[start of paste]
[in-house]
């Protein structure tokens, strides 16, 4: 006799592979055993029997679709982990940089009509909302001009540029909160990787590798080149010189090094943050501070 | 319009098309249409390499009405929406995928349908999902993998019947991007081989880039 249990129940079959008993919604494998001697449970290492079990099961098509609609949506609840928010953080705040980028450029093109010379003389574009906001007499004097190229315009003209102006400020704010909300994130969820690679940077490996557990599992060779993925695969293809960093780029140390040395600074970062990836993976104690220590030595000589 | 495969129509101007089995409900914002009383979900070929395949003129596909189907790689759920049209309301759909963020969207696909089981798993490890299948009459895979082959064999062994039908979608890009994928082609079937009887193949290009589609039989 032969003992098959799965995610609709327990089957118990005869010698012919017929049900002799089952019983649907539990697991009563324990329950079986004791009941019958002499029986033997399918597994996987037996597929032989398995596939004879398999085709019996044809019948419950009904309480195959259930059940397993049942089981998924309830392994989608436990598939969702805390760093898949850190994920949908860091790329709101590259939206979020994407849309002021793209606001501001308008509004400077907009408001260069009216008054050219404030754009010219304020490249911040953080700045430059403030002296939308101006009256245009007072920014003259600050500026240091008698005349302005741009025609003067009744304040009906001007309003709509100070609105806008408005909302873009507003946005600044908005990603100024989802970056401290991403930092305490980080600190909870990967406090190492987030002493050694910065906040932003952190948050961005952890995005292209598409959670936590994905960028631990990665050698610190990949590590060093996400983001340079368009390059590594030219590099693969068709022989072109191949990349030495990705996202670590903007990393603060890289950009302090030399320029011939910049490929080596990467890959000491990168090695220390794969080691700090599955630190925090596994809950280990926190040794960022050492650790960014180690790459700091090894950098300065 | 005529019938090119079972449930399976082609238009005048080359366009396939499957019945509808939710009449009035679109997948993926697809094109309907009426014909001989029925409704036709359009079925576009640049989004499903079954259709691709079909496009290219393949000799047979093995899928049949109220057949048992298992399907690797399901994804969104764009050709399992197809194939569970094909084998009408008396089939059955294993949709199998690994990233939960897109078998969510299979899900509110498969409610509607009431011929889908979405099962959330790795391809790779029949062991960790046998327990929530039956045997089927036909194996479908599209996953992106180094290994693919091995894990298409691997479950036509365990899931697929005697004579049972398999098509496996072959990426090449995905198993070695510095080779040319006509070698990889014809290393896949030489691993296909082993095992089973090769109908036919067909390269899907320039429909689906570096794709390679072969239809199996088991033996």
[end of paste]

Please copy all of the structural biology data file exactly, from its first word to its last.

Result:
[in-house]
């Protein structure tokens, strides 16, 4: 006799592979055993029997679709982990940089009509909302001009540029909160990787590798080149010189090094943050501070 | 319009098309249409390499009405929406995928349908999902993998019947991007081989880039 249990129940079959008993919604494998001697449970290492079990099961098509609609949506609840928010953080705040980028450029093109010379003389574009906001007499004097190229315009003209102006400020704010909300994130969820690679940077490996557990599992060779993925695969293809960093780029140390040395600074970062990836993976104690220590030595000589 | 495969129509101007089995409900914002009383979900070929395949003129596909189907790689759920049209309301759909963020969207696909089981798993490890299948009459895979082959064999062994039908979608890009994928082609079937009887193949290009589609039989 032969003992098959799965995610609709327990089957118990005869010698012919017929049900002799089952019983649907539990697991009563324990329950079986004791009941019958002499029986033997399918597994996987037996597929032989398995596939004879398999085709019996044809019948419950009904309480195959259930059940397993049942089981998924309830392994989608436990598939969702805390760093898949850190994920949908860091790329709101590259939206979020994407849309002021793209606001501001308008509004400077907009408001260069009216008054050219404030754009010219304020490249911040953080700045430059403030002296939308101006009256245009007072920014003259600050500026240091008698005349302005741009025609003067009744304040009906001007309003709509100070609105806008408005909302873009507003946005600044908005990603100024989802970056401290991403930092305490980080600190909870990967406090190492987030002493050694910065906040932003952190948050961005952890995005292209598409959670936590994905960028631990990665050698610190990949590590060093996400983001340079368009390059590594030219590099693969068709022989072109191949990349030495990705996202670590903007990393603060890289950009302090030399320029011939910049490929080596990467890959000491990168090695220390794969080691700090599955630190925090596994809950280990926190040794960022050492650790960014180690790459700091090894950098300065 | 005529019938090119079972449930399976082609238009005048080359366009396939499957019945509808939710009449009035679109997948993926697809094109309907009426014909001989029925409704036709359009079925576009640049989004499903079954259709691709079909496009290219393949000799047979093995899928049949109220057949048992298992399907690797399901994804969104764009050709399992197809194939569970094909084998009408008396089939059955294993949709199998690994990233939960897109078998969510299979899900509110498969409610509607009431011929889908979405099962959330790795391809790779029949062991960790046998327990929530039956045997089927036909194996479908599209996953992106180094290994693919091995894990298409691997479950036509365990899931697929005697004579049972398999098509496996072959990426090449995905198993070695510095080779040319006509070698990889014809290393896949030489691993296909082993095992089973090769109908036919067909390269899907320039429909689906570096794709390679072969239809199996088991033996």